Well…I must say that when we decided to adopt from Ethiopia we definitely knew that our daughter could have some serious health issues. We have all heard stories about the health issues that were discovered once the children came home iwth the adoptive families. Hepatitis B, Hydrocephaly, malnutrition, etc, etc, etc. We also feared and knew that our adoptive daughter could have HIV. Anything was possible despite all the testing that was done in Ethiopia. I seem to remember that we asked for a “healthy”…or was it “moderately healthy”…female less then 12 months old. Of course we knew that with any adoption, or pregnancy for that matter, that there are no guarantees.
I remember the day we sat in from of the computer anxiously awaiting the email that contained Meron’s picture and health information. I was 30 weeks pregnant at the time. We had received our “referral call” about 5 days prior and COULD NOT WAIT to see her photograph.
She was adorable. I started crying and said to my husband…”I don’t care what the health info says.” Of course we read her medical history after the tears cleared a bit. She was small. I think maybe 6.5 pounds at 4.5 months.
After the referral the wait for court and travel is excruciating. Our wait became even more intense when we received a phone call from our agency that Meron was sick with pneumonia, apparently for the 2nd time since she was in the orphanage, on oxygen and had a IV placed in her head for fluids and antibiotics…WE NEED TO GET HER NOW!!! It was absolutely the most helpless I have ever felt. She was in a different country fighting for her life and I was stuck waiting for a court date and an OK to travel. WE NEED TO GET HER NOW!!!!
It was a week of torture, prayer and waiting as we received daily updates from the Doctor at her orphanage as to her status. Slowly she improved, started eating more, and weaning off the oxygen.
She improved dramatically (as most kids do) in a short time. Actually, my agency staff and a few friends that were in Ethiopia picking up their children didn’t recognize her because “she looked so good.”
So we brought her home and took her to our adoption Doctor two days later. She was still small and adorable…12 lbs. 6 oz at 7.5 months. She definitely had some type of lung infection. I could feel it on my hands as I held her tight. She was wheezing and seemed congested. They started her on some antibiotics. This certainly improved her “cold.” We returned to the Doctor one week later for a follow up visit and full physical exam. It was on that day that they placed a PPD test. A very small needle is used to place the medication under the top layer of skin. It is a very non-invasive test (compared to the ones we dealt with later) The tuberculosis skin test (also know as the tuberculin test or PPD test) is a test used to determine if someone has developed an immune response to the bacterium that causes Tuberculosis (TB). I am a RN and noticed immediately the next day that my sweet Meron had a HUGE reaction on her forearm. Usually the test is read 48-72 hours after placement when a medical professional assesses the site by looking at it and running their fingers over the site to see if a bump as formed. Sadly, I could see that Meron had a positive PPD test from across the room. The response can occur if someone currently has TB, if they were exposed to it in the past, or if they received the BCG vaccine against TB. I poured over Meron’s health records and was thrilled to see that she was given the BCG vaccine at her orphanage.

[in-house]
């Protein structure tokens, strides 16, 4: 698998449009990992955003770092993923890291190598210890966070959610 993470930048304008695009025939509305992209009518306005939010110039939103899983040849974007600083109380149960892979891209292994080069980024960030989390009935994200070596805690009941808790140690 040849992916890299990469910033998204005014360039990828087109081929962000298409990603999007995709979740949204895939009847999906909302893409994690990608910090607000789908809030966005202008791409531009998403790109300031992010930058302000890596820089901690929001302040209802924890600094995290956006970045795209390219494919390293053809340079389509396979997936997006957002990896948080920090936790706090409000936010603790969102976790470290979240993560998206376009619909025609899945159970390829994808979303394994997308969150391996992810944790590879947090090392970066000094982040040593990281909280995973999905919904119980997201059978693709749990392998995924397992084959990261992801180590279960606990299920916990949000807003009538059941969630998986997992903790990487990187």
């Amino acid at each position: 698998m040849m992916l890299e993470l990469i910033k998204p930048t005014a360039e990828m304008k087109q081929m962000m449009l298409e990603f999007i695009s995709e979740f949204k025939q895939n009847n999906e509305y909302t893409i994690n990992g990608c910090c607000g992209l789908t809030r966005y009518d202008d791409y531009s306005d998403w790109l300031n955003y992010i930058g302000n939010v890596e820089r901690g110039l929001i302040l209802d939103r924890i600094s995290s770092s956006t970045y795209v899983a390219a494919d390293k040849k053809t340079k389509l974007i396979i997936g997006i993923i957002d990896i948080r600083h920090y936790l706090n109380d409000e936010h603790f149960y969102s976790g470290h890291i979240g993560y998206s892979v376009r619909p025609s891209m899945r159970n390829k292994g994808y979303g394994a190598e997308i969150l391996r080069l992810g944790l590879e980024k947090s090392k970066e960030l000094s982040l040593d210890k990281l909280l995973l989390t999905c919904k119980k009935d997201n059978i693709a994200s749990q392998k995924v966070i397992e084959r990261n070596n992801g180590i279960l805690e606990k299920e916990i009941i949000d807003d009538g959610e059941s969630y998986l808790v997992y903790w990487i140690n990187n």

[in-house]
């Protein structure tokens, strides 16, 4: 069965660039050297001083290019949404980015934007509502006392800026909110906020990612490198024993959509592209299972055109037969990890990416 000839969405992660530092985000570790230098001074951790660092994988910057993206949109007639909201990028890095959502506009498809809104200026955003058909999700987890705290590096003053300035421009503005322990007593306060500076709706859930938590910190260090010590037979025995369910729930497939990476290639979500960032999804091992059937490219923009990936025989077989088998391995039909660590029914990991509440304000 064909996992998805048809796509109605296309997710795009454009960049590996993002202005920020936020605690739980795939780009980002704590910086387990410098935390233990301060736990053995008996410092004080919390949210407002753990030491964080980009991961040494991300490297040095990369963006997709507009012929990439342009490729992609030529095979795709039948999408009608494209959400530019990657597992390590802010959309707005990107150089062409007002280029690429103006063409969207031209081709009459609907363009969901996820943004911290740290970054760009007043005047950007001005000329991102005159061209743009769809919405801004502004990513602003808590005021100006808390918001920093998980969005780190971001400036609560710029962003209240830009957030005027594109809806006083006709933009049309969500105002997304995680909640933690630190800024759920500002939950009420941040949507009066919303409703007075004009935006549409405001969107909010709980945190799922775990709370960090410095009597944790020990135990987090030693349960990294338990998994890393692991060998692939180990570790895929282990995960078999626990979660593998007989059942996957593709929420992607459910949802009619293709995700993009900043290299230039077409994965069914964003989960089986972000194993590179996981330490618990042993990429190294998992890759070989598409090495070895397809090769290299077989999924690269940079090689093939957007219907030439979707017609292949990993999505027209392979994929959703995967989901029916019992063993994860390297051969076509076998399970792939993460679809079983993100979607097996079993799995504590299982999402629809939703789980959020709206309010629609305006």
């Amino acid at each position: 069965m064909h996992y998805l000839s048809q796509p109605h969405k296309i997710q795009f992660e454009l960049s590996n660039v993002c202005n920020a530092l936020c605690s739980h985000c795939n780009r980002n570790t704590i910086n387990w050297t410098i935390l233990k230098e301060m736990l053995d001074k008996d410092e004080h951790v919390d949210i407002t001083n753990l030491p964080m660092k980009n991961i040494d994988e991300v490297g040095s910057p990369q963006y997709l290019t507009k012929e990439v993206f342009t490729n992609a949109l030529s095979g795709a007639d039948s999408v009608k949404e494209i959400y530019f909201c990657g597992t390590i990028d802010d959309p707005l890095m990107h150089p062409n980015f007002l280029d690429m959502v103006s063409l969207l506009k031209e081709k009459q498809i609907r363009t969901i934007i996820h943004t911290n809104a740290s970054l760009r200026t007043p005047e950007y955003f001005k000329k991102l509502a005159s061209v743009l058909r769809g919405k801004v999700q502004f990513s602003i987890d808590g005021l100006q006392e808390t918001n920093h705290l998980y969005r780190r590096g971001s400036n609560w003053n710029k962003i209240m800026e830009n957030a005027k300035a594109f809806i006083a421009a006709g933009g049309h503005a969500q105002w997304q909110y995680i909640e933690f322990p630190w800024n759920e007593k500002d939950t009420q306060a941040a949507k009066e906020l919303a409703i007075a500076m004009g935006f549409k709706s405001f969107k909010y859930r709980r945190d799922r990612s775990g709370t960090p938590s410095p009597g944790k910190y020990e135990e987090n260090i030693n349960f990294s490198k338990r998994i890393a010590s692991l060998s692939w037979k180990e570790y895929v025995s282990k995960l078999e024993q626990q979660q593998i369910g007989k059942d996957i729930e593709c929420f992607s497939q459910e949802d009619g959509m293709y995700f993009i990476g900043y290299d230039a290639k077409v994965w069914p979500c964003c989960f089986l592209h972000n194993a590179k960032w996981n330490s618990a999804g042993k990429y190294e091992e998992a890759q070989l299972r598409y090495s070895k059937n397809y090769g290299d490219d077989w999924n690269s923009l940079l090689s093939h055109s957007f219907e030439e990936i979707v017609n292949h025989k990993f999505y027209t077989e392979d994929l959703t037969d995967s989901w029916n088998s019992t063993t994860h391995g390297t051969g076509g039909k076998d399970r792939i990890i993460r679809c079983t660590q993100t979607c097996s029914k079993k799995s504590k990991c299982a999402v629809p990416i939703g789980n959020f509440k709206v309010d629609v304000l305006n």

Armed with the knowledge that she had gotten this vaccination in Ethiopia, I was quite hopeful that her reaction was a false positive and that she was fine. Every person that has a positive PPD gets a chest xray to see if the lungs show signs of TB.
We received a phone call a few hours later. Her chest xray was positive. She had swollen glands (Hilar lumphadenoptahy) in her lungs that were consistent with TB.
That was June 2007…We continue to treat her with 4 different antibiotics every day.
I must say that there is a huge difference when you think of “your adoptive daughter” possibly having a illness compared to the intensity of knowing that your beautiful, loving, vibrant, daughter if fighting a illness that would have killed her without the medication and health insurance card that she is so lucky to have.
There were more than 9 million new cases of TB, and approximately 1.7 million deaths from the disease in 2006. The World Health Organization estimates that there are more then 14 million people world-wide living with TB.
Most TB cases occur in Southeast Asia and Africa. One-third of the number of new TB cases occurs in Southeast Asia, but the estimated incidence per capita is highest in Africa. In addition, Africa has the highest number of estimated deaths due to TB and the highest mortality per capita, with HIV leading to rapid increases in TB incidence in the region.
Tuberculosis–Part 2 will follow in February. Stay tuned for the exciting follow up stores on our treatment of Multi-Drug Resistant TB. If anyone if fighting the disease or has questions about this blog post please feel free to contact me at firstname.lastname@example.org
Remember—GET YOUR ADOPTIVE CHILDREN TESTED FOR TB!!!
Happy New Year, Lauren